Born Ferenc Saluzinszky in Budapest, Frank Selby moved to the UK under pressure from the Nazis, and co-founded the market-leading Rex Features
Born Ferenc Saluzinszky in Budapest, Hungary on 12 January 1918, Frank Selby first moved to the UK in 1936 to read Economics at Fitzwilliam College, Cambridge. He returned to make Britain his permanent home in 1939 when, under pressure from the Nazis, his father Imre Saluzinszky was forced to give up his position as editor-in-chief of the Az Est newspaper group
Saluzinszky decided to Anglicise his name and to join the Pioneer Corps of the British Army – a move that happily helped him meet his future wife and business partner Elizabeth Guttman, also from a Jewish-Hungarian family and then working for the French resistance in London. Frank and Elizabeth married in 1948 and within six years had set up Rex Features, a picture agency that become a lynchpin of Britain’s newspaper business.
Elizabeth’s father Heinrich was a writer and keen photography collector, and Elizabeth had made a start in publishing by helping package and sell his articles with images; giving the couple a collection, Heinrich helped them start up on their own, and Rex Features Ltd was officially born in early 1954 when the couple were commissioned to represent Paris-based picture agency Lynx. Frank visited the newspapers and magazines of Fleet Street daily with a briefcase full of photographs, while Elizabeth ran the office from their northwest London home.
Combining hard news, light features, and showbiz articles, Rex Features grew steadily over the 1950s, building a network of correspondent agencies across Europe, America, and Asia. It scored a hit in the early 1960s with Dezo Hoffman’s photographs of The Beatles, and by 1963 had grown enough to rent its first offices, on King Street, Covent Garden, central London.
Rex Features offered a full service to the newspapers and magazines – photographers would drop off their films, which would be processed and edited, and then printed, or later turned into duplicate transparencies, all in time for the newspaper deadlines on Fleet Street and abroad. It was a fast-paced work in an industry known for some cut-throat practices, but Rex Features gained a reputation for honesty, a factor which helped it attract photographers and retain its staff for years.
Allan Day, rated as one of the best salesmen in the business, joined in 1966 and stayed until his retirement; so too did Martin Hillier, who joined Day’s sales team and later became director. Long-serving darkroom printer Albert Boulton also saw out his career with Rex Features, and the Selby’s own family also joined the business – their son John in 1976, Michael in 1982, and later their daughter Sue. Frank and Elizabeth brought home-cooked meals to the office for the staff every day, attracting anyone with an excuse to turn up for a meeting to do so at lunch time – so much so, one job applicant even asked if he could get a meal as part of the deal.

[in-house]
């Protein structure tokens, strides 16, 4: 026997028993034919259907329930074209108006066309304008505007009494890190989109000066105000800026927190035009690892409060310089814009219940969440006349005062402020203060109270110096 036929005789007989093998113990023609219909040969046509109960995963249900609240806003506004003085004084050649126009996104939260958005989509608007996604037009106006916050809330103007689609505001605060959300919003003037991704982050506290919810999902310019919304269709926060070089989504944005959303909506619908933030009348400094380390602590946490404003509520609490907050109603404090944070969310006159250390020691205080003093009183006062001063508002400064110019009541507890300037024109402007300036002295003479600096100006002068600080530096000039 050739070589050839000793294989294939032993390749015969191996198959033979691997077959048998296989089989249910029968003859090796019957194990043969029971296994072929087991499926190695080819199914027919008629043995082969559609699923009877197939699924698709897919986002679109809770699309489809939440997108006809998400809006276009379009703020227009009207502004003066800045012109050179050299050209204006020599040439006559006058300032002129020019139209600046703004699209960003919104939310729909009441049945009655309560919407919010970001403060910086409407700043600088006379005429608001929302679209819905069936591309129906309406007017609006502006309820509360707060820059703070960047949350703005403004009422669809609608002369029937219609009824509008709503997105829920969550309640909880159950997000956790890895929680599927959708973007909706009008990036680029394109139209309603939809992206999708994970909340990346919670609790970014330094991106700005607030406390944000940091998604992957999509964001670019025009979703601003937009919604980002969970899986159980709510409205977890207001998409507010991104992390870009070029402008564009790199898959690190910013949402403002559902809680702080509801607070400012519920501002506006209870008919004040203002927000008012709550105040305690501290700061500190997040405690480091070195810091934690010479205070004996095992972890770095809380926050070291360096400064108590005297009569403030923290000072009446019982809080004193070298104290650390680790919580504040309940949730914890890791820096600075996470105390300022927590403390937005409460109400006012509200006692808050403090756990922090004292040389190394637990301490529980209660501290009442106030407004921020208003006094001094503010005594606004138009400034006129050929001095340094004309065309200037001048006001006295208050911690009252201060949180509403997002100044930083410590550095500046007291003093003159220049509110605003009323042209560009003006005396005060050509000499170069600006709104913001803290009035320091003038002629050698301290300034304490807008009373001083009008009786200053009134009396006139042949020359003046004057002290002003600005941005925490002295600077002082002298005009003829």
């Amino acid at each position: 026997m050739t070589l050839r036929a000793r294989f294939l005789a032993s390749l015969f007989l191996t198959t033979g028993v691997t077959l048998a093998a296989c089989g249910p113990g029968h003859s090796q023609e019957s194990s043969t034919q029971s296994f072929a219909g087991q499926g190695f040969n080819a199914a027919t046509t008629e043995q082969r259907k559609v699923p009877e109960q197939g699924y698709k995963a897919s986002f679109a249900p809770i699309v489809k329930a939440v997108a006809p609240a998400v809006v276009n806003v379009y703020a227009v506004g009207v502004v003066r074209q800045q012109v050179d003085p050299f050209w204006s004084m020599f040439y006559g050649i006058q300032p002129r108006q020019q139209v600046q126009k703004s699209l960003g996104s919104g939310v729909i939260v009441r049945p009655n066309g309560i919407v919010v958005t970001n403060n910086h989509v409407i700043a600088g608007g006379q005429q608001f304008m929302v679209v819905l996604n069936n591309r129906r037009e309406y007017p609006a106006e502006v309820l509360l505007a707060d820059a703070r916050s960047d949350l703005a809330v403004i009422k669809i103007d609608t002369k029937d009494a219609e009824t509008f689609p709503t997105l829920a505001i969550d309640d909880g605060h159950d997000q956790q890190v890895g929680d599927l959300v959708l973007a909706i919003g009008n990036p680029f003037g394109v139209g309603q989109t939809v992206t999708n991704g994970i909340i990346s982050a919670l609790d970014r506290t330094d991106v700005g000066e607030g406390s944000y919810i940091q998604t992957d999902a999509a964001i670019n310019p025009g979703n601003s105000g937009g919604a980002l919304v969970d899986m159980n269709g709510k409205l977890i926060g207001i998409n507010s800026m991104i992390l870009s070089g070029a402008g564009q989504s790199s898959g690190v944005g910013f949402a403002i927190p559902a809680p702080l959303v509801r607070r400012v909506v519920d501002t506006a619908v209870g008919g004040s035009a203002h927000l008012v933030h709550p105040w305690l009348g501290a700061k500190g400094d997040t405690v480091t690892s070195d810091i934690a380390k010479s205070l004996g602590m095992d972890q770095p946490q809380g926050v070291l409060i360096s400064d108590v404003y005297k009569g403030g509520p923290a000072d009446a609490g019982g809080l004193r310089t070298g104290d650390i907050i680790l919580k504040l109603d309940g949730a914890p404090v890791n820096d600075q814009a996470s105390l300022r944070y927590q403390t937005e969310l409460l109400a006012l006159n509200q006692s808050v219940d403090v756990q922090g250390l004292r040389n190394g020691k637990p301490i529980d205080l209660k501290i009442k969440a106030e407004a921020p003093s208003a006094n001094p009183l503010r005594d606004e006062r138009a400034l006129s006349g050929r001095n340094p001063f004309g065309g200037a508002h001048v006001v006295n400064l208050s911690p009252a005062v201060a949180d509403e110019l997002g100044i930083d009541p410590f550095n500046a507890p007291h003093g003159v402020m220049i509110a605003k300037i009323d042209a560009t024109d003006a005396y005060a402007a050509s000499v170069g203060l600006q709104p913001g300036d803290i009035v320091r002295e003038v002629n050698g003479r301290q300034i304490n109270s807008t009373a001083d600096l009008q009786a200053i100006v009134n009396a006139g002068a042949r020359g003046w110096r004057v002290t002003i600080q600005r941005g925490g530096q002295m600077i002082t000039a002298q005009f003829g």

The photographer Herbie Knott first encountered Rex Features in November 1976 following a meeting with the formidable Sunday Times picture editor Steve Brodie; casting his eye over Knott’s portfolio, Brodie asked if he had an agent, and hearing he hadn’t advised: “Go and see Frank Selby, he’s straight.” Within months, Knott was making regular sales through Rex.
“Frank Selby never minded you making your own sales, he admired anyone with independent negotiating skills; but he would tell you off in no uncertain terms if he thought you’d undersold yourself,” says Knott. “He taught you how to survive and the cheques arrived like magic, always on time, on the seventh day of every month. Sometimes the envelopes would enclose tear-sheets from strange magazines in far-off countries. There was a wonderful romance to this.”
In February 1979 a fire caused by an electrical fault almost destroyed the business, the staff having to spend many months afterwards painstakingly cleaning and re-filing the prints, slides and paperwork. The business moved to a new home in Clerkenwell later that year, and set up an in-house colour film processing lab that became known for its efficiency and quality. Rex Features scored a scoop with its fast coverage of the wedding of Charles and Diana in 1981, and with Knott’s image of Margaret Thatcher working late into the night at 10 Downing Street during the 1983 election.
After the fall of the Berlin Wall in 1989 Rex Features expanded into Eastern Europe and Russia, and by the 1990s it had opened Rex USA. Digitisation allowed the company to grow exponentially, and by the time Frank retired in the early 2000s, it was a UK market leader. Frank and Elizabeth remained devoted to each other until the end; Frank celebrated his 100th birthday on 12 January 2018, and died at home in Elizabeth’s arms on 17 February 2018.
A memorial for Frank Selby will take place at 6pm on Friday 16 March; those who wish to attend please mail firstname.lastname@example.org for full details.
With many thanks to the Selby family, Herbie Knott, and Greg Watts for their help with this article.